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  • Faith and courage were the only things that would get them through this dark hour.

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  • After that Anna Pavlovna led up to the courage and firmness of the King of Prussia, in order to draw Boris into the conversation.

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  • We should impart our courage, and not our despair, our health and ease, and not our disease, and take care that this does not spread by contagion.

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  • With calm courage he returned to his poverty and his favourite studies, and in 1725 published the first edition of the work that forms the basis of his renown, Principii d'una scienza nuova.

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  • Come back, Cadet! he cried angrily; and turning to Denisov, who, showing off his courage, had ridden on to the planks of the bridge:

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  • Angry at him again, she realized she'd been trying to work up the courage to break up with him for weeks.

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  • I could not have done it myself, I should not have had the courage, but it's splendid.

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  • As if testing her courage, it slowly slid down her chest to the swell of her breast.

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  • He was quiet and she finally found the courage to look up at him.

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  • I fell head over heals with the little goat lady who had the courage to get right up into my face and give me what-for about a hen I threw to the fox.

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  • Courage conquest guarantees; Have we not Bagration?

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  • The nomination was brought about by the Cordoba clique, and Roca lacked the moral courage to oppose the decision.

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  • They were quiet for a time, before Jackson summoned the courage to speak.

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  • Her directness and pure courage-- there was no other word for her insubordinate address!-- amazed him.

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  • Courage, courage, my friend!

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  • It seemed to Rostov that Bogdanich was only pretending not to notice him, and that his whole aim now was to test the cadet's courage, so he drew himself up and looked around him merrily; then it seemed to him that Bogdanich rode so near in order to show him his courage.

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  • She did not know how she found the courage, but she looked straight into his handsome face as it came near to her shortsighted eyes.

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  • The "Iliad" tells of almost nothing but war, and one sometimes wearies of the clash of spears and the din of battle; but the "Odyssey" tells of nobler courage--the courage of a soul sore tried, but steadfast to the end.

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  • Then they rose to fight the duel, and I followed the swift thrusts and parries of the swords and the waverings of poor Bob as his courage oozed out at his finger ends.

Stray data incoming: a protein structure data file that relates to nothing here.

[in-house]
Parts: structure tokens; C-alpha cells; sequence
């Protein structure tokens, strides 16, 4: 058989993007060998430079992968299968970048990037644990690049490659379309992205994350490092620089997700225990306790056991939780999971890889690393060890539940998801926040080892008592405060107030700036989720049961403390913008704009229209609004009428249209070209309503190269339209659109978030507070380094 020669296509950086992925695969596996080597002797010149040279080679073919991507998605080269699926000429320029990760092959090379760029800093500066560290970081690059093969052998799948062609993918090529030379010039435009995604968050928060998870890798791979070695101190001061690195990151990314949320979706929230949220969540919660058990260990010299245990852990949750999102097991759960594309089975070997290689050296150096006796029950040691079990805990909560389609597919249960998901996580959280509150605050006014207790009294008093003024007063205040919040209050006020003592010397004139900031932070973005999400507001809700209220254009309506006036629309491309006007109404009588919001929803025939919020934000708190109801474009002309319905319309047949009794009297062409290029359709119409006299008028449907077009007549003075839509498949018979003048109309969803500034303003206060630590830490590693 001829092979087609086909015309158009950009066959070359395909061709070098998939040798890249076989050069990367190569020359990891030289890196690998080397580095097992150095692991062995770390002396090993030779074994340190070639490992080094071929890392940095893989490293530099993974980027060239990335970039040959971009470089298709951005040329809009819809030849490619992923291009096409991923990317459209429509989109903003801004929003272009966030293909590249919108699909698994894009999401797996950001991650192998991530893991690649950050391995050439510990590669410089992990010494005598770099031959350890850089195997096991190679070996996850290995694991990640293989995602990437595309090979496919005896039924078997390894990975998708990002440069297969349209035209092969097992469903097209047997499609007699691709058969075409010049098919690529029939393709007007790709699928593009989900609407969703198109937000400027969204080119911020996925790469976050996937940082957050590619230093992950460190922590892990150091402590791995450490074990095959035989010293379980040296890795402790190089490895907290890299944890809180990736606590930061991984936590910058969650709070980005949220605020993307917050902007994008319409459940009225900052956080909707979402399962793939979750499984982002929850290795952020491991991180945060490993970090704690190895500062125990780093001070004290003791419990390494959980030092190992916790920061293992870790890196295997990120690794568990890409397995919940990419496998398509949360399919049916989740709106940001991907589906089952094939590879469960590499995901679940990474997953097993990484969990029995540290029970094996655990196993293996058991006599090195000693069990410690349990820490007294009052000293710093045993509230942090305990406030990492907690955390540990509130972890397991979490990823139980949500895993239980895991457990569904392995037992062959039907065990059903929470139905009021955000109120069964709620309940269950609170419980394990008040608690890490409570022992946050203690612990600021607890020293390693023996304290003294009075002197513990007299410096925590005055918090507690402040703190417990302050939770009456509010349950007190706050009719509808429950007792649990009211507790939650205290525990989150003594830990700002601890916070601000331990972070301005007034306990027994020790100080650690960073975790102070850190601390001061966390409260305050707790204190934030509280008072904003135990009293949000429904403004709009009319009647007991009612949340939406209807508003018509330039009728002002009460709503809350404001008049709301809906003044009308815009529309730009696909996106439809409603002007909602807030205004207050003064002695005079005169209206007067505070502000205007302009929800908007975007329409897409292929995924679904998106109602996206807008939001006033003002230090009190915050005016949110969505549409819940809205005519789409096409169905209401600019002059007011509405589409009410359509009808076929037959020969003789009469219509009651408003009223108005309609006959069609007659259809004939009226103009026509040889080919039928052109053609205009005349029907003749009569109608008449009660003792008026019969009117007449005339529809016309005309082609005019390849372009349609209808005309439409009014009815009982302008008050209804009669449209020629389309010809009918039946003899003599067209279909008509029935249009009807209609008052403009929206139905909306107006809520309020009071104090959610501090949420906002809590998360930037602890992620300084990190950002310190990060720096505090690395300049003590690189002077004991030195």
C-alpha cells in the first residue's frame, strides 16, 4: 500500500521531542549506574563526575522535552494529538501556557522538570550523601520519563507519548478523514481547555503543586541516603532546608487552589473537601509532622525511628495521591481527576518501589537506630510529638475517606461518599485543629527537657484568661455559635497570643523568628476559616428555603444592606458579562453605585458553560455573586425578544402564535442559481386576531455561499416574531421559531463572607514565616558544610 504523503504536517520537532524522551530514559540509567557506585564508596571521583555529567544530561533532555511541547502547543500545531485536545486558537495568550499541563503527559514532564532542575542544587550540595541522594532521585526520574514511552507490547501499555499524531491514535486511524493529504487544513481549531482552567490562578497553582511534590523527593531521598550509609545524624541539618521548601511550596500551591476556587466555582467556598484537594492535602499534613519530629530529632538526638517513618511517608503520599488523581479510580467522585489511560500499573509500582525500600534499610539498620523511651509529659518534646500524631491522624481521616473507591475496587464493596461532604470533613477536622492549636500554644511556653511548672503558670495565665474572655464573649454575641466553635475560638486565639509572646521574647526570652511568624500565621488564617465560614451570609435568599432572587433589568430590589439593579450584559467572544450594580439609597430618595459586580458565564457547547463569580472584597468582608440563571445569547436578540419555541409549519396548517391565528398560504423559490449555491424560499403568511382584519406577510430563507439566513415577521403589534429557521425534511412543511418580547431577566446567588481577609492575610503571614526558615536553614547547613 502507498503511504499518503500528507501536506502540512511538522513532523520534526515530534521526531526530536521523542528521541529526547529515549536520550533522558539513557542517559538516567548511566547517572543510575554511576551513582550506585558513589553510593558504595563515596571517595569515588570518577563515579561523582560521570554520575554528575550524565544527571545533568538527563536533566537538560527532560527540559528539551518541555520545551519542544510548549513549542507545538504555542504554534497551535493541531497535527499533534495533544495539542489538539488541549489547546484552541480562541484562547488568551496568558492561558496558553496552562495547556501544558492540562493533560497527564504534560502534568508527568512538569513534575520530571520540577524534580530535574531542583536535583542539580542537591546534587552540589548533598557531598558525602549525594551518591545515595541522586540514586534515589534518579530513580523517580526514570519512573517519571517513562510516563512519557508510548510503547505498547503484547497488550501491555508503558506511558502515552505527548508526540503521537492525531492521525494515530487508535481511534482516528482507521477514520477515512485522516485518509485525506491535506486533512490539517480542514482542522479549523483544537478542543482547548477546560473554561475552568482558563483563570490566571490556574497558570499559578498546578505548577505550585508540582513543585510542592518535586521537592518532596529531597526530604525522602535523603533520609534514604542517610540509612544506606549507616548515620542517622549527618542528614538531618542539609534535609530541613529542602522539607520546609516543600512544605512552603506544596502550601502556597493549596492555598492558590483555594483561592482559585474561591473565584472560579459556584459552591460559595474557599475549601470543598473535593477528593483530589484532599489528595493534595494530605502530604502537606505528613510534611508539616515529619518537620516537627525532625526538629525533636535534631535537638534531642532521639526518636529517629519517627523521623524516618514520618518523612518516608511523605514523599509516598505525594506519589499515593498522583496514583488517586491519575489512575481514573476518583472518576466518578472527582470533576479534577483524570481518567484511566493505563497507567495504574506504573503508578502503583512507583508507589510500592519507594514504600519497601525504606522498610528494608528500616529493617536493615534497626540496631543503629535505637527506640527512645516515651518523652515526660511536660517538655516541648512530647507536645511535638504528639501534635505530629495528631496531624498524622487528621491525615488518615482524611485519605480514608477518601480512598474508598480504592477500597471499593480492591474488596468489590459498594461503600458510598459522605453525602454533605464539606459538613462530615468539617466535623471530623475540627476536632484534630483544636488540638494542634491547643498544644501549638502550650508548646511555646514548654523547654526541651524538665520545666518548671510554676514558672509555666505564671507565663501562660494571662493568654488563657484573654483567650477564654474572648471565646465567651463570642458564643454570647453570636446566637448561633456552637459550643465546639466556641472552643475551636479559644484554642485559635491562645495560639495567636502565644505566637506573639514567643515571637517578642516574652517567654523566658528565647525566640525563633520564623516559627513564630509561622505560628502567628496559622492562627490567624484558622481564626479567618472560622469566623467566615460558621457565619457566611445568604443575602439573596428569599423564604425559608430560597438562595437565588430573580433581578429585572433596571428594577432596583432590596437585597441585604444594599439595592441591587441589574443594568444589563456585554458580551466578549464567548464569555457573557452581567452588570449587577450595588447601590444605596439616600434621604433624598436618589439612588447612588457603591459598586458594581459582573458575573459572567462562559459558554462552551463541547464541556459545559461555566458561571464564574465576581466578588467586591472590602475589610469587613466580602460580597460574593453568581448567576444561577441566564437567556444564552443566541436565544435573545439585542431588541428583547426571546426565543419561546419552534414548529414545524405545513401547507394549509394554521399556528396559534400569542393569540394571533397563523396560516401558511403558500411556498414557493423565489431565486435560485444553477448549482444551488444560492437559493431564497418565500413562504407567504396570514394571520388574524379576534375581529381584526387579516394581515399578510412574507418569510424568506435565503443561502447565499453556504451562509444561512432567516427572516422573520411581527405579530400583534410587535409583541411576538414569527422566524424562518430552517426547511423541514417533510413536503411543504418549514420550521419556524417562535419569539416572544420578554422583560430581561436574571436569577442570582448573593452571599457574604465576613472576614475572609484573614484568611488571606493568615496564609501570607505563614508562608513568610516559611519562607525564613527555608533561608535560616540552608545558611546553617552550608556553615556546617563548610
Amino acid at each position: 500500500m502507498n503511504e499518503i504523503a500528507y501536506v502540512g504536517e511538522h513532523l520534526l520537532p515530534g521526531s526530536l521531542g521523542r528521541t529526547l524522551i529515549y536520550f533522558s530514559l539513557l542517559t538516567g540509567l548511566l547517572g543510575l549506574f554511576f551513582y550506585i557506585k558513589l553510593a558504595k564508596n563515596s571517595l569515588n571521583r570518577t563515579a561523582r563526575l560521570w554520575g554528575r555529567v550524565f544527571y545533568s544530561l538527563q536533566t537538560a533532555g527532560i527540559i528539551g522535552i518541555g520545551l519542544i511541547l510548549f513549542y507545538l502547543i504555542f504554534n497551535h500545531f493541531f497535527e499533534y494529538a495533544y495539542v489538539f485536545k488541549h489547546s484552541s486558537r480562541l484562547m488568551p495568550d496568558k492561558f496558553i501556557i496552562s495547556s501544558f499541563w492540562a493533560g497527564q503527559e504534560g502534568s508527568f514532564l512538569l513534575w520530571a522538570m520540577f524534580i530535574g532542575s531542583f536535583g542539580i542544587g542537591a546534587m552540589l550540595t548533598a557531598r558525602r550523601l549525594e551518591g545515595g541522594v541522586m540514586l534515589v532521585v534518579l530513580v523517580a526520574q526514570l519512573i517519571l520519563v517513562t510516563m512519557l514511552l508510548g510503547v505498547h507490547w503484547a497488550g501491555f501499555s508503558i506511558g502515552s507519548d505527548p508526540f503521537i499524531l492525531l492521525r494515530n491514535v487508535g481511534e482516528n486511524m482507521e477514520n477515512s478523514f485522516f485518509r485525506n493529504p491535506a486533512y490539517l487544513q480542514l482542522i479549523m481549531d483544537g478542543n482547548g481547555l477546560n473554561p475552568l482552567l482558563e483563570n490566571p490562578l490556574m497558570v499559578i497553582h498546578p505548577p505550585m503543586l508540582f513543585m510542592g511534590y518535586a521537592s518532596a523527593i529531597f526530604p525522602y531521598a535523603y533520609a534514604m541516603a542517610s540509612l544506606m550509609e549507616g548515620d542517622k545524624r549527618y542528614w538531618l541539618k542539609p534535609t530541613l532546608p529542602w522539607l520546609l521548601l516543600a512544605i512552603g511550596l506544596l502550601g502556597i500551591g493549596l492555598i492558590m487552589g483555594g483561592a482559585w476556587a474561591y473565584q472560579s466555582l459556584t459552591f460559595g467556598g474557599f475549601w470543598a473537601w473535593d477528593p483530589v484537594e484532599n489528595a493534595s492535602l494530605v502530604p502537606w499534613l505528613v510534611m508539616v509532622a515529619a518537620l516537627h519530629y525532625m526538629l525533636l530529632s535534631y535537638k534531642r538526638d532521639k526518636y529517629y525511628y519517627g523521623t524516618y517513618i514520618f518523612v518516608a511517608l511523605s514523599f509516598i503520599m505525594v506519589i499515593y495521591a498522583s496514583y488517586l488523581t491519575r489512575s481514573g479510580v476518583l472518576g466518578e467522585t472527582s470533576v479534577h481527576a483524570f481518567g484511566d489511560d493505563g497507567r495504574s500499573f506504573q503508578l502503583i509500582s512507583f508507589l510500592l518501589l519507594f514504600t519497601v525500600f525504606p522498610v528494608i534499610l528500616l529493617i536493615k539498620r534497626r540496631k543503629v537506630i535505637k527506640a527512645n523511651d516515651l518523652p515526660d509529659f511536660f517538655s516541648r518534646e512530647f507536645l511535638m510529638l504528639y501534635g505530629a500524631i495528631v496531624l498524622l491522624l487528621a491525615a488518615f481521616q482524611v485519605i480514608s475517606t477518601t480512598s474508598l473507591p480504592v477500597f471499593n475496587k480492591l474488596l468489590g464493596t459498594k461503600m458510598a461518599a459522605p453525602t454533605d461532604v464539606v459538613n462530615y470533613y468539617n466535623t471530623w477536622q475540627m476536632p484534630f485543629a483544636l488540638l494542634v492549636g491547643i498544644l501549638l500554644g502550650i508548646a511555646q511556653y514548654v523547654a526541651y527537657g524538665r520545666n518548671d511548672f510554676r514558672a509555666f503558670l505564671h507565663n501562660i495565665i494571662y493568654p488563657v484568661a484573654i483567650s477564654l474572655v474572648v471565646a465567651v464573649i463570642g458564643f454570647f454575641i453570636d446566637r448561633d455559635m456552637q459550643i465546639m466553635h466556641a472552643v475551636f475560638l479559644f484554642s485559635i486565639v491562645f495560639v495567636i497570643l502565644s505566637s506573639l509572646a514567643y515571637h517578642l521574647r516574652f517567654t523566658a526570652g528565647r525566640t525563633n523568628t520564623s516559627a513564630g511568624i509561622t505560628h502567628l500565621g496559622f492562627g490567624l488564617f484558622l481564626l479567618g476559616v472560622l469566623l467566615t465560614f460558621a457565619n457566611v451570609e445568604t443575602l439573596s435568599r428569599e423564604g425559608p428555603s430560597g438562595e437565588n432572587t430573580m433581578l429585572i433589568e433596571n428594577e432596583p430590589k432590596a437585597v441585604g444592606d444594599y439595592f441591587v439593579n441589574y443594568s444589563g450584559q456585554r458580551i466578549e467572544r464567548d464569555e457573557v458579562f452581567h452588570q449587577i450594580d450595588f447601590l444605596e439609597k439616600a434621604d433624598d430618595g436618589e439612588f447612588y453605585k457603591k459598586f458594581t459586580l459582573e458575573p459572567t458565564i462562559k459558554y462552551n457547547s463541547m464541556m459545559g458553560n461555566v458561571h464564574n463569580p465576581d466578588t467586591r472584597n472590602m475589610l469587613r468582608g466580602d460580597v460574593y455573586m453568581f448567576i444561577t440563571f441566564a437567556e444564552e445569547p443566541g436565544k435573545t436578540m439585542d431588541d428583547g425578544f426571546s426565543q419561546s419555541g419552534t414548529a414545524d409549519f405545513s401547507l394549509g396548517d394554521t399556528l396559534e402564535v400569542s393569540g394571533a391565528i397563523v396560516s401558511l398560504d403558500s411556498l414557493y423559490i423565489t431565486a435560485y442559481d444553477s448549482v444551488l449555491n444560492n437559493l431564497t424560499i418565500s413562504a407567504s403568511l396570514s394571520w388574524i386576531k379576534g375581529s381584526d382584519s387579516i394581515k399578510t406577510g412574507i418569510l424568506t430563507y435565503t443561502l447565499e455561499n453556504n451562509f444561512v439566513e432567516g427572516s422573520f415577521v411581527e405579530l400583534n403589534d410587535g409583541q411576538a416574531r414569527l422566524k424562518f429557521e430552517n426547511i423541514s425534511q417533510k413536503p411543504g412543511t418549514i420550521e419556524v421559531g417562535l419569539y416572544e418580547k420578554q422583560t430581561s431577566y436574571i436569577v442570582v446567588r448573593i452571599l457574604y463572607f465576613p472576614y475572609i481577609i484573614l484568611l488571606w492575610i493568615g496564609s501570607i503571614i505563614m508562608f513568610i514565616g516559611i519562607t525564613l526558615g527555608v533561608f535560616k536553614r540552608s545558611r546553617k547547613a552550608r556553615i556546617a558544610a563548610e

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  • Officers who approached him with disturbed countenances became calm; soldiers and officers greeted him gaily, grew more cheerful in his presence, and were evidently anxious to display their courage before him.

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  • And yet, for someone who was bold enough to drive up and introduce himself, he was certainly having a hard time working up the courage to ask her to a movie.

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  • She pushed her heels against the door and gazed up at him, her courage gone in the face of such a man.

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  • If she had an ounce of courage, she'd tell him now and get it over with.

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  • He was merciful as a conqueror, stern as a disciplinarian, enterprising and wary as a general; while his courage, loyalty and forbearance seem to have been almost unsullied.

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  • He feared that Bonaparte's genius might outweigh all the courage of the Russian troops, and at the same time could not admit the idea of his hero being disgraced.

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  • I see these men every day go about their business with more or less courage and content, doing more even than they suspect, and perchance better employed than they could have consciously devised.

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  • He lived two hundred years ago, and was famous for his courage in defending his country.

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  • But again the sense that she represented her father and her brother gave her courage, and she boldly began her speech.

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  • Brandishing the pitchfork with renewed courage, she boldly strode to Brutus.

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  • His courage, his bodily strength and size, his skill in the use of weapons, in riding, and in the chase, his speed of foot, his capacity for eating and drinking, his penetrating intellect and his mastery of 22 languages are celebrated to a degree which is almost incredible.

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  • The campaign which followed was a triumph for Selim, whose firmness and courage overcame the pusillanimity and insubordination of the Janissaries.